12. ricc0luke

    ricc0luke Active Member

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    When ever I call ques I give a warning half a page to a page in advance which they then have to acknowge as 'warned'. (I.E. "Lights warning cues 5 and 6, sound cue 10" response: "Lights warned cue 5 and 6")

    I will call a stand-by about a two or three lines in advance-
    (I.E. "Lights cue 5 and 6, sound cue 10 standby" response:"Lights standing by")

    And then the best part- GO!
    (I.E. Cue 5, sound cue 10 GO!..... Lights cue 6 GO!")

    And of course I normaly try to have some fun on the bitch boxes inbetween cues....
     
  13. TechWench

    TechWench Member

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    oh man.
    today was quite an eventful theatre day.
    one of the girls in my cast called me and told me that the weekend of opening night, she will be going to the military. so guess who gets to play her part?!
    oh yes. thats right...its me.
    im not too happy about this.
    id MUCH rather call the freakin show!
    so now i have less than a week to learn this part, along with blocking and notes and all that jazz.
    this will be an extra fun week!
     
  14. SuperCow

    SuperCow Active Member

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    And she wasn't aware that she was being called up beforehand? They give reservists a lot more advanced warning than that of deployment here in Canada. Or is she going on excercises?
     
  15. TechWench

    TechWench Member

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    She is going out for her first weekend. To get her physical and all that jazz. She was supposed to go this weekend and just miss a rehearsal, but the one this weekend got canceled, and moved to next weekend. and there is no way she can get out of it.

    i think its perfectly ridiculous.
     
  16. DJErik07

    DJErik07 Active Member

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    That totally stinks for you TechWench!! I at my school we have understudies, so in case someone is sick or something else happens we have someone who knows the part to play. Does anyone else have understudies??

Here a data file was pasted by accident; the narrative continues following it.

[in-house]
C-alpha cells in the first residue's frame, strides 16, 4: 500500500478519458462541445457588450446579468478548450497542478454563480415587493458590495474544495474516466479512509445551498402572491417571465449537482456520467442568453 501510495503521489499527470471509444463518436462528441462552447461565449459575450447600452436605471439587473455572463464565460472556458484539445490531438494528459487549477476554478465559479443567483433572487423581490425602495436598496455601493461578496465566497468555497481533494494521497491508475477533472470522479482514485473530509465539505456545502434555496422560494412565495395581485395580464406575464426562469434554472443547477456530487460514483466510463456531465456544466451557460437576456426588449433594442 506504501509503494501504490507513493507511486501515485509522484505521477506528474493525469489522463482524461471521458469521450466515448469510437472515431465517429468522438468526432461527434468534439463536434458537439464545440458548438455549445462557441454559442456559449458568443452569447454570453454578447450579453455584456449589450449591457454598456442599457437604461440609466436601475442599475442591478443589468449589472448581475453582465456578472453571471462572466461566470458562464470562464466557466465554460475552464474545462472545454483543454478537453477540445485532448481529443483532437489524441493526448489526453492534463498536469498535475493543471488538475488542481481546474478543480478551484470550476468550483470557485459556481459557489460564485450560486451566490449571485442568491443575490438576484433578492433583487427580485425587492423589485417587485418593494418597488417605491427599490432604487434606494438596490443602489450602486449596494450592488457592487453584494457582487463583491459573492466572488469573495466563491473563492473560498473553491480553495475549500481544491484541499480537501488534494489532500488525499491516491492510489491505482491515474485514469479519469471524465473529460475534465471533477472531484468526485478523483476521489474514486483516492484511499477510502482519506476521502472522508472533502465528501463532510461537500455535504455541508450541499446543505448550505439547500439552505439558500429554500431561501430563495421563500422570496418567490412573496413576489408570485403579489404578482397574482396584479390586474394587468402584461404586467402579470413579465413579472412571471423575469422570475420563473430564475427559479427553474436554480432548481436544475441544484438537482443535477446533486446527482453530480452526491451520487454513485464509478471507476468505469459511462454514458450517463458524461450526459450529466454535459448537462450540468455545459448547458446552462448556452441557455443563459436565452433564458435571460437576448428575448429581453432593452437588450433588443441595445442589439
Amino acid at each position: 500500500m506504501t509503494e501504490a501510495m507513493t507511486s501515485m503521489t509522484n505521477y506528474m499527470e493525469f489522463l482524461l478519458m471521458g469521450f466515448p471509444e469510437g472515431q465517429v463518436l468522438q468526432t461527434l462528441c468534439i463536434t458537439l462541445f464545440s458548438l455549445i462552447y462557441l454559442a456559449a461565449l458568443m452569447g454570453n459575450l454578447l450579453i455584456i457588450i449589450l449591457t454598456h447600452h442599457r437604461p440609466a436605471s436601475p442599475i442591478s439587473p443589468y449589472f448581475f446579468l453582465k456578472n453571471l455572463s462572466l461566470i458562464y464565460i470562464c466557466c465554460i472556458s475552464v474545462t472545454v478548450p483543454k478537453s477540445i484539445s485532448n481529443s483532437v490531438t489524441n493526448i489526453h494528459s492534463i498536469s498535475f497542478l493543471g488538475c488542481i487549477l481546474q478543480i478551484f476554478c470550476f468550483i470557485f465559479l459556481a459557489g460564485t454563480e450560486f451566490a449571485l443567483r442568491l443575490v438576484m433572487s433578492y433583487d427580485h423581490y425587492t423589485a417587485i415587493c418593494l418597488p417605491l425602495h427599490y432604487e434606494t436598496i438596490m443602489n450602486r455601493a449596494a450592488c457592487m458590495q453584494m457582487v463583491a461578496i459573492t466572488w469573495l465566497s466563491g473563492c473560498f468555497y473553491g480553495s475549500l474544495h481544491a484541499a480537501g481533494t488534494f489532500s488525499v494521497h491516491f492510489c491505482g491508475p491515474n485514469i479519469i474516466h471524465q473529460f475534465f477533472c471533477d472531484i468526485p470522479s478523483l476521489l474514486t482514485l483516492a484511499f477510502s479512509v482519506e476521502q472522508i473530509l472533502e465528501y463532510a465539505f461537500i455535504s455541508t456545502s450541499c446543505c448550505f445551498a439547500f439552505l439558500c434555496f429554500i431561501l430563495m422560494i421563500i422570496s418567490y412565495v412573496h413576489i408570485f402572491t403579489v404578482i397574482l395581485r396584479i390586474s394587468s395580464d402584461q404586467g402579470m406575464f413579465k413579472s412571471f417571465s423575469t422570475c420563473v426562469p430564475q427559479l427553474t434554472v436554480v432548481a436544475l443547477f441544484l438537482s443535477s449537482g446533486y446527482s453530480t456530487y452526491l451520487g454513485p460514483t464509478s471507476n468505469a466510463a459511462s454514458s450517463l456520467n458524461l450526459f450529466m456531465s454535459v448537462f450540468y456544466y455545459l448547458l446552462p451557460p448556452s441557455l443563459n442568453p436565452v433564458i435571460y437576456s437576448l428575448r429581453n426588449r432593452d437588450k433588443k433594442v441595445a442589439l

17. TechWench

    TechWench Member

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    Haha. Ya, it does suck. Its only a hanfull of people in the cast, I mentioned to the director that we should have understudies, at least one male and one female to cover roles. But alas, he assured me that nothing will happen. And low and behold. I get subed in for one of them. sweet. at least i have a week to learn the part fully! (and hes freaking out that now HE has to call the show! cry me a river!) :)
     
  18. SuperCow

    SuperCow Active Member

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    Uugh. Director in the booth? That never makes me happy.
     
  19. TechWench

    TechWench Member

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    i know right. I keep telling him that I will make it so the board ops can call their own cues. Whether it be making them cue sheets or their own fricken prompt books! But he insists on it and it frightens me to death. Especially since he is freaking out, that worries me even more. As well as the cast!

    oy!
     
  20. SuperCow

    SuperCow Active Member

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    I would avoid that at all costs. Not onyl does is make the ops uncomfortable, but it can be bad. Directors are apt to makeing last-minute changes, including moving cues during a show! Try to keep him out.